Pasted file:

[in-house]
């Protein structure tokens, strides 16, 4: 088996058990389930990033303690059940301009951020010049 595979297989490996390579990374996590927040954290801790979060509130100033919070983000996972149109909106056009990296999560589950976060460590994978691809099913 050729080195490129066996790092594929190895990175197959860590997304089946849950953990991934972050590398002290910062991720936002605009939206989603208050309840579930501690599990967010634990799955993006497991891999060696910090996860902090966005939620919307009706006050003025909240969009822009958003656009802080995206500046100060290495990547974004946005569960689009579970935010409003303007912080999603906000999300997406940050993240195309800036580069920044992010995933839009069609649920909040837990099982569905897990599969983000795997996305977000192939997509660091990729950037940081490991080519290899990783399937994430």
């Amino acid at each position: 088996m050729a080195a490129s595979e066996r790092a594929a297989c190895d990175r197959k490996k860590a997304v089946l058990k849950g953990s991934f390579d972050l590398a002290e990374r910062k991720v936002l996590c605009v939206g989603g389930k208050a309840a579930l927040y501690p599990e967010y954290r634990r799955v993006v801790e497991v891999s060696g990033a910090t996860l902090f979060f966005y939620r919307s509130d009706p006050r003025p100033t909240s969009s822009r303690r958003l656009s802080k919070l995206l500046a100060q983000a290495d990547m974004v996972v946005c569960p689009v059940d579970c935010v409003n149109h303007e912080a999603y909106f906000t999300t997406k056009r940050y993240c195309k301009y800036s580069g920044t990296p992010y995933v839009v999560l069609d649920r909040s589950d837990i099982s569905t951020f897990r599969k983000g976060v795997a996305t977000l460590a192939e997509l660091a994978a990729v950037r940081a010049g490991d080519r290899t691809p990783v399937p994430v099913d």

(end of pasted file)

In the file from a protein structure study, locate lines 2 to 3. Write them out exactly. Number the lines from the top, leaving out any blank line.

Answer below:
């Protein structure tokens, strides 16, 4: 088996058990389930990033303690059940301009951020010049 595979297989490996390579990374996590927040954290801790979060509130100033919070983000996972149109909106056009990296999560589950976060460590994978691809099913 050729080195490129066996790092594929190895990175197959860590997304089946849950953990991934972050590398002290910062991720936002605009939206989603208050309840579930501690599990967010634990799955993006497991891999060696910090996860902090966005939620919307009706006050003025909240969009822009958003656009802080995206500046100060290495990547974004946005569960689009579970935010409003303007912080999603906000999300997406940050993240195309800036580069920044992010995933839009069609649920909040837990099982569905897990599969983000795997996305977000192939997509660091990729950037940081490991080519290899990783399937994430």
């Amino acid at each position: 088996m050729a080195a490129s595979e066996r790092a594929a297989c190895d990175r197959k490996k860590a997304v089946l058990k849950g953990s991934f390579d972050l590398a002290e990374r910062k991720v936002l996590c605009v939206g989603g389930k208050a309840a579930l927040y501690p599990e967010y954290r634990r799955v993006v801790e497991v891999s060696g990033a910090t996860l902090f979060f966005y939620r919307s509130d009706p006050r003025p100033t909240s969009s822009r303690r958003l656009s802080k919070l995206l500046a100060q983000a290495d990547m974004v996972v946005c569960p689009v059940d579970c935010v409003n149109h303007e912080a999603y909106f906000t999300t997406k056009r940050y993240c195309k301009y800036s580069g920044t990296p992010y995933v839009v999560l069609d649920r909040s589950d837990i099982s569905t951020f897990r599969k983000g976060v795997a996305t977000l460590a192939e997509l660091a994978a990729v950037r940081a010049g490991d080519r290899t691809p990783v399937p994430v099913d």